Friday, January 22, 2016

Why I'm Happy to Wait for a New Radiohead Album

Hey everyone! Radiohead are back!

Oxfordshire's most elusive sadsacks have been keeping pretty quiet for the last few years; they haven't played any gigs since 2012, and their most recent album, The King of Limbs, will turn half a decade old next month. Yesterday, however, it was announced that Radiohead are to appear at several European festivals in 2016, and now we're all wondering whether this uncharacteristic willingness to go outdoors is a sign than the Popes of Mope are preparing to release their long-awaited ninth LP.

In other words: OMG guys there could be a new Radiohead album on the way!

Weirdly, though, I'm not all that excited by this prospect. Yes, Radiohead are one of my all-time favourites (I still can't believe that, when Ed O'Brien did a Q&A session at my university back in 2011, I actually managed to ask him a coherent question instead of just giggling inanely), but The King of Limbs was - truth be told - a bit of a disappointment, and I'm kind of concerned that its follow-up will sound equally unremarkable next to OK Computer and In Rainbows and so forth.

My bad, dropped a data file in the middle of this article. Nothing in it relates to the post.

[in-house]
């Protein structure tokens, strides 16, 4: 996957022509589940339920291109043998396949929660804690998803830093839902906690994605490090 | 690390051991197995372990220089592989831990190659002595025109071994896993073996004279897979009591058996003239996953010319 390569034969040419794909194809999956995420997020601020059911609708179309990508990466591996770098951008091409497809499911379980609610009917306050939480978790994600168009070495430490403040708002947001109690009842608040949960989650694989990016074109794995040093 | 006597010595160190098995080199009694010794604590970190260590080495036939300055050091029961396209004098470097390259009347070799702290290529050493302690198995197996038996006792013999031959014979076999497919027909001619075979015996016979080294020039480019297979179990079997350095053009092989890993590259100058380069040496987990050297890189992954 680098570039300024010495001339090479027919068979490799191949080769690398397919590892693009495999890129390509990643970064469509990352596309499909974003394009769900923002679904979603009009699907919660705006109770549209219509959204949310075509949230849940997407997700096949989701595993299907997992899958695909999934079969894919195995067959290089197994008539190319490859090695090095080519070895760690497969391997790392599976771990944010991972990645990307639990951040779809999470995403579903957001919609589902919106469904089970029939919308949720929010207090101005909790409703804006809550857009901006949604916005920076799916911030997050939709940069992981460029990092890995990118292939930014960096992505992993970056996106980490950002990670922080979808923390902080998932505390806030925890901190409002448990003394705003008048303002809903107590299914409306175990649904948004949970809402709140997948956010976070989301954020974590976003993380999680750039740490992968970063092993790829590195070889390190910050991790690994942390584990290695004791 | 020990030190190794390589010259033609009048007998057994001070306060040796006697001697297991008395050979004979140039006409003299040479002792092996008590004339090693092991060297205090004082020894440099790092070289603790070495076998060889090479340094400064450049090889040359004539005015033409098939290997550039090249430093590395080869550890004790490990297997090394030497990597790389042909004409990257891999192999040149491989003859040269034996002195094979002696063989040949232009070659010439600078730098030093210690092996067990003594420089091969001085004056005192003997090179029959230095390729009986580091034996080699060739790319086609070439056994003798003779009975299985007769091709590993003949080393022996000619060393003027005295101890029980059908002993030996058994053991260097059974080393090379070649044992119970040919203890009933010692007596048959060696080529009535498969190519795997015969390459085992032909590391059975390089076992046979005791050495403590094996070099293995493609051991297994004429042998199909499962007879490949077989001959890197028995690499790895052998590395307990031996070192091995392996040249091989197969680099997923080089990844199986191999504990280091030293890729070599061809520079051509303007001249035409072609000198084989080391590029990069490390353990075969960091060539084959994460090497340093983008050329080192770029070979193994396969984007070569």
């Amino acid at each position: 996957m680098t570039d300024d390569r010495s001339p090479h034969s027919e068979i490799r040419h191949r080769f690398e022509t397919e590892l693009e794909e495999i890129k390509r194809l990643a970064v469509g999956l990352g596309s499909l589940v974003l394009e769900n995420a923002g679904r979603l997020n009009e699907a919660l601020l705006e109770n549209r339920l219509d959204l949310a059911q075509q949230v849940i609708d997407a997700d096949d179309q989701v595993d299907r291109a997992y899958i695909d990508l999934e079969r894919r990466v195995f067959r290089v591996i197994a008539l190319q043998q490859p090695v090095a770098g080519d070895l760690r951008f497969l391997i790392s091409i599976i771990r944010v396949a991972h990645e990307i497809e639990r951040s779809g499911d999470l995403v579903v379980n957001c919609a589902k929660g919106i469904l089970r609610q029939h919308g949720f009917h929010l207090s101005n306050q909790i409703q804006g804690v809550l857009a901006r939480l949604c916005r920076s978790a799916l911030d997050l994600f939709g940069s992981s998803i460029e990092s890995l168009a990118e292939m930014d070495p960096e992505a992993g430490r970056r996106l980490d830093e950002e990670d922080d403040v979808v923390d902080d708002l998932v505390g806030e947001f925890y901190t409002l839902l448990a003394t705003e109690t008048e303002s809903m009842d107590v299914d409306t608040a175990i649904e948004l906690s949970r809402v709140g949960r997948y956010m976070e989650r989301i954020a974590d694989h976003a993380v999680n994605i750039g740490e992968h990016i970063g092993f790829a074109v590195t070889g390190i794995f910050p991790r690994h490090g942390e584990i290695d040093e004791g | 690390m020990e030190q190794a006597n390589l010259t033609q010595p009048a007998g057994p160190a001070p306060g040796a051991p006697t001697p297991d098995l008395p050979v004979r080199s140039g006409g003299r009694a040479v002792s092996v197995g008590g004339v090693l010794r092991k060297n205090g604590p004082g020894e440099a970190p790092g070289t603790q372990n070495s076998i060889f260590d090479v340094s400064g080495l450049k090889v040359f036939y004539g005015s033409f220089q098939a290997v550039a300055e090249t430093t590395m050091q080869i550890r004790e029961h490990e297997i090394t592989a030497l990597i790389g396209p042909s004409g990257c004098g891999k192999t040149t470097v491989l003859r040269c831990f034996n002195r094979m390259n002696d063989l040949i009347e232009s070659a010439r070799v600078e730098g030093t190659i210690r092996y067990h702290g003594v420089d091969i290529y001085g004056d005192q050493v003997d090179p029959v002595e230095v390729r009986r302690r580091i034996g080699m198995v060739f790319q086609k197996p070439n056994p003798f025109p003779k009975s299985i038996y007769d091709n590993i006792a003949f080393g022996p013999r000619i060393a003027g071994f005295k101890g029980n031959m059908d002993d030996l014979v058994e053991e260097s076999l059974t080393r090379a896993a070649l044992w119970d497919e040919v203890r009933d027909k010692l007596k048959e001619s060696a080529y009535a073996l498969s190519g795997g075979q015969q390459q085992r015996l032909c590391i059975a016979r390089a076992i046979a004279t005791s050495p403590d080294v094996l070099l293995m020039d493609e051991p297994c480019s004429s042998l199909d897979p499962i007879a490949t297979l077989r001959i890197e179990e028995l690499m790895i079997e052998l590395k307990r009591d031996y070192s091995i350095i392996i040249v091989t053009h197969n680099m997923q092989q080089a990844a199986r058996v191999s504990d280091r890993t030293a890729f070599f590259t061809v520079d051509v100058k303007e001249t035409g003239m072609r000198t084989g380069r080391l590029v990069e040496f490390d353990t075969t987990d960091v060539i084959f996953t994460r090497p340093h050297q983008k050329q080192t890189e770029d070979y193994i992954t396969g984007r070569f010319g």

Wednesday, January 20, 2016

On Belatedly Discovering Casiotone for the Painfully Alone

"Why did US emo songwriter Owen Ashworth name his project Casiotone for the Painfully Alone? The origins of the band involved a set of self-imposed Dogme 95-style restrictions: every song is as short and efficient as possible. Only white keys. All songs are in the key of C. No happy songs allowed."
- David McNamee, writing for the The Guardian in 2010

Why oh why did it take me until last week to finally purchase a Castiotone for the Painfully Alone CD? The description quoted above ticks practically all of my favourite boxes:
  • Short, to-the-point songwriting? Check!
  • Reluctance to stray from the key of C major? Check!
  • Miserable as all get-out? Check!
It's like Owen Ashworth went out of his way to write songs that I personally would be sure to like. Casiotone (and subsequently Advance Base, Ashworth's current project) have been on the scene for almost twenty years, churning out catchy emo-pop and patiently waiting for me to properly investigate them.

Now that I've added Etiquette to my library, I feel sorry to have kept Mr Ashworth waiting for so long.